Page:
Wednesday, April 15, 2015


Paradigm Shift Oil on linen 40 x 50 cm
Way back when I was studying for my Bachelor of Arts degree, at the University of Queensland, I took a year long subject called The History Of Science. It was the most fascinating course, delivered by one of the best lecturers I ever had, Prof Mac Hamilton. In his lectures, which were more like discussion sessions because there were so few students taking the course, every idea and concept was intellectually stimulating. In essence the subject was a history of the philosophy of science and Prof Hamilton introduced us to an array of different approaches. The lock-step historical approach, that I was more accustomed to, was definitely not on the cards! This course had a profound influence on the way I viewed education and learning.
One of our text books was Thomas S. Kuhn's 'The Structure Of Scientific Revolutions' first published in 1962. We used the second edition, published in 1970. Kuhn's concept of paradigms and paradigm shift associated with 'scientific revolutions' intrigued me, even as a 19 to 20 year old. Over the years I have often returned to Kuhn's book. Taking the concept of a paradigm more generally, what causes major shifts in perspective, that then lead to new ways of thinking? Or, how do new ways of thinking, reveal new perspectives?
It's funny how the past sows seeds which may not flower until decades later. Regular readers will know where I am going with this! Yes, my intense interest in perspective! Yes, it's imbedded in a variety of my experiences, studies and ponderings. It is also something I learn about as I work through a painting. The process of thinking about a painting, then actually painting it, not only draws upon knowledge of all kinds, but also produces new knowledge, thoughts, insights...and perspectives.
This painting, like many of my paintings, is deliberately ambiguous. Yes, the title provides a departure point, but the painting offers a number of possibilities. The two red circles seem to hover. But are they above, in front of, below, immersed in the landscape-like background? Well, that's up to you dear reader to decide for yourself.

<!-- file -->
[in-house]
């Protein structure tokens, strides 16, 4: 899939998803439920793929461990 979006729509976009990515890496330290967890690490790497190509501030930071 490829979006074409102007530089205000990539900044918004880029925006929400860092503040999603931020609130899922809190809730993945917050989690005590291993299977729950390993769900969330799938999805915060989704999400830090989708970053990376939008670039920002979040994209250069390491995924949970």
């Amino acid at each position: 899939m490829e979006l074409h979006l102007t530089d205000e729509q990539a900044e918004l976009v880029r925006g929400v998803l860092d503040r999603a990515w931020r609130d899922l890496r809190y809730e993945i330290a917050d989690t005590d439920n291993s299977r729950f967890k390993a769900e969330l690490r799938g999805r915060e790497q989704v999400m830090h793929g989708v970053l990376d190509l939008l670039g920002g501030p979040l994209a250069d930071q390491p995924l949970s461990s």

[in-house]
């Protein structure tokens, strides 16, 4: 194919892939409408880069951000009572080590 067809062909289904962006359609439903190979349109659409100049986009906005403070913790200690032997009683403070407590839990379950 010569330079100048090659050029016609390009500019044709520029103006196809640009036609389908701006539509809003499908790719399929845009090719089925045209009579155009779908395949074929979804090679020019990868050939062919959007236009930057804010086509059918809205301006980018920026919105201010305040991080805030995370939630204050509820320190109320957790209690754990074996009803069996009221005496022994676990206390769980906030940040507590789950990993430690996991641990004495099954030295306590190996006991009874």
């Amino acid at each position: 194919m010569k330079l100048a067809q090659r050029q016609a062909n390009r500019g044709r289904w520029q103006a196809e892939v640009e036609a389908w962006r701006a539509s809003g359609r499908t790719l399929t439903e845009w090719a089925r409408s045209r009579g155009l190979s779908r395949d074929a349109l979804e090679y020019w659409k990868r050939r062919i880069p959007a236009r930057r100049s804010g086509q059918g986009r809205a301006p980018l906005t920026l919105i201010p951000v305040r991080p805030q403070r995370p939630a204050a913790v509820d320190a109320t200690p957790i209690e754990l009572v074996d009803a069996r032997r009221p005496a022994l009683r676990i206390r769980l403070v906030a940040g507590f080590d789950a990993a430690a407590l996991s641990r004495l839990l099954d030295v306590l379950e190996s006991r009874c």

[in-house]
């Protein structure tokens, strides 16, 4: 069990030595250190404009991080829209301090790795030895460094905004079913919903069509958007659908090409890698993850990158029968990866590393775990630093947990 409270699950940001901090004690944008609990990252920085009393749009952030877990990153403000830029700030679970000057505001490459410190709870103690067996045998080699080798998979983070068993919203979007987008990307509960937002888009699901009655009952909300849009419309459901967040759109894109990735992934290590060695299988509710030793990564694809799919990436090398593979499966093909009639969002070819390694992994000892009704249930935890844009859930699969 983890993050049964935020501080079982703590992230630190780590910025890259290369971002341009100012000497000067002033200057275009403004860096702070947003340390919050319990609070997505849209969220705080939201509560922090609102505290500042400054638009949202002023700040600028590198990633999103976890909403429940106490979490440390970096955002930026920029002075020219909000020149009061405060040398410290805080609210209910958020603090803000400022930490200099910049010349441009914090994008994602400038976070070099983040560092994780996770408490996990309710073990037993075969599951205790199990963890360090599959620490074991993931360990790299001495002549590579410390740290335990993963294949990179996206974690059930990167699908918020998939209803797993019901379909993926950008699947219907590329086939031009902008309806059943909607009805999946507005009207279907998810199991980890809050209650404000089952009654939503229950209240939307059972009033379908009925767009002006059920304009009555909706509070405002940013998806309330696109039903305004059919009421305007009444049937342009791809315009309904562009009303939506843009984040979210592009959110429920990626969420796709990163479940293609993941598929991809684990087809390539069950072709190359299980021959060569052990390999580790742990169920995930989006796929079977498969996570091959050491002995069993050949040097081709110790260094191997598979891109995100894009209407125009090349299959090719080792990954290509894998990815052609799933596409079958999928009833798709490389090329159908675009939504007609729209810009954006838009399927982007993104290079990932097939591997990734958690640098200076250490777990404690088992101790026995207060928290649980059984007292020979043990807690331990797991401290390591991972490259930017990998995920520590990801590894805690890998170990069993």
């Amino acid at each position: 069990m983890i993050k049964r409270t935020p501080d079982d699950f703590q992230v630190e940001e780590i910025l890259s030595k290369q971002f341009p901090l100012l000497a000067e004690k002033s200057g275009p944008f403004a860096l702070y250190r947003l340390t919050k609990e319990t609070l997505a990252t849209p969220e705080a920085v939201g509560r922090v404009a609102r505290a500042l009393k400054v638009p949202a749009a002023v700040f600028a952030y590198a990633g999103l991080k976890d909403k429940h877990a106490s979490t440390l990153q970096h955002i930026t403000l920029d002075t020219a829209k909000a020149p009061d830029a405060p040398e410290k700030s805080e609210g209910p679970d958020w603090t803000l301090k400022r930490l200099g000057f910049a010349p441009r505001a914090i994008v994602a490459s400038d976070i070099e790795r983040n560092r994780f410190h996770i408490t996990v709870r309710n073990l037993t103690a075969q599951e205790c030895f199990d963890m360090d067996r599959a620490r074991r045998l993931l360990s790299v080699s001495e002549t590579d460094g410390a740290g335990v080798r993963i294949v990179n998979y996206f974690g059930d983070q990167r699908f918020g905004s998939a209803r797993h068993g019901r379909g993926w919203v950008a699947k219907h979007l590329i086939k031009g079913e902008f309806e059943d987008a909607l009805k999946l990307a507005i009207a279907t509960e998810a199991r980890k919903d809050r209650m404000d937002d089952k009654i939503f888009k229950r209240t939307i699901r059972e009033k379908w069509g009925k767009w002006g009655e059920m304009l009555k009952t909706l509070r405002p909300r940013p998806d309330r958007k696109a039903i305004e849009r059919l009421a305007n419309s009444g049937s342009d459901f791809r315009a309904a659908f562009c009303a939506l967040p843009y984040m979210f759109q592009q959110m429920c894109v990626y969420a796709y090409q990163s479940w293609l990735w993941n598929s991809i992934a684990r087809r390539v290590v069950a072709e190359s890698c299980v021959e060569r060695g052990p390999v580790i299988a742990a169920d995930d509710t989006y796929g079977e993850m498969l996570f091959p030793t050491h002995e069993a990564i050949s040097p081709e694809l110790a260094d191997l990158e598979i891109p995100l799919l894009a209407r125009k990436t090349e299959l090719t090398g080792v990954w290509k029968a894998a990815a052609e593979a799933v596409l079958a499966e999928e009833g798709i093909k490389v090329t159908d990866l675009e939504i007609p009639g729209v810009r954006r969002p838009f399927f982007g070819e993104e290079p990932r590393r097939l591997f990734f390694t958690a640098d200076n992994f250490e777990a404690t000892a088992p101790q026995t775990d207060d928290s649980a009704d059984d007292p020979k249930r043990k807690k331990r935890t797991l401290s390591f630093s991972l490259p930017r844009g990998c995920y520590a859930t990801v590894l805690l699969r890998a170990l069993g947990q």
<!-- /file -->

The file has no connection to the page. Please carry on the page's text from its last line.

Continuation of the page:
The red circles are similar to another recent painting called In Sight where  two red target-like circles/eyes help me play with and investigate words - 'In Sight' - 'Insight' - 'Incite' and connotations of gun sights, camera lenses and more. In Paradigm Shift the target/scope-like appearance of the red circle on the left suggests perspectives gained from peering into a gun scope, camera or micro/telescope... or any other kind of scope readers may think of.
Detail from In Sight Oil on linen50 x 70 cm 2015
Yet, as I write these words 'gun scope, camera or micro/telescope' I have physical and emotional reactions to them...each different and each multi-layered. The mention of the word 'gun' obviously conjures different feelings to the word 'camera' and again with thoughts of a microscope or telescope. However, each thing that the words describe enables targeting. But, as we all know targets can be missed, over-reached, under-reached and overexposed. What can targeting, accurate or not, metaphorically mean? The potential for 'revolution' exists in both accuracy and not.
The red circle on the right, takes on a target-like appearance, only by association with its accompanying red circle. If the other red circle was not there, the circle with the tree-of-life inside it, could be considered like a womb or a vessel. Well, it still can, but the presence of possible malevolence makes the tree-of-life, representing all of existence, more vulnerable. On the other hand, if the 'targeting' by the left red circle is the perspective of a microscope or telescope, the tree-of-life takes on a more positive cosmological metaphor.
Many commentators, from inside and outside the scientific community, suggest the 21st century is a turning point for our planet and humanity. Existential risk, from things like human-made technologies to natural space driven disasters, is now a serious concern and area of scientific study. We may have a choice now, but for how the 'tree-of-life' vulnerable or not?

  • My entry in the Moreton Bay Art Awards 2015 has been selected as a finalist.
  • I have again been invited to participate in the $30,000 Tattersall's Club Landscape Art Prize. This is an invitation only art award, and I am thrilled to have been invited again. The award takes place in September.
  • Just in case you missed it, Kirsten Fogg, from The Belonging Blog, wrote a wonderful piece Kathryn Brimblecombe-Fox: Visual artist and cosmic explorer about me and my work. I LOVE the title she gave the article, especially the cosmic explorer bit...

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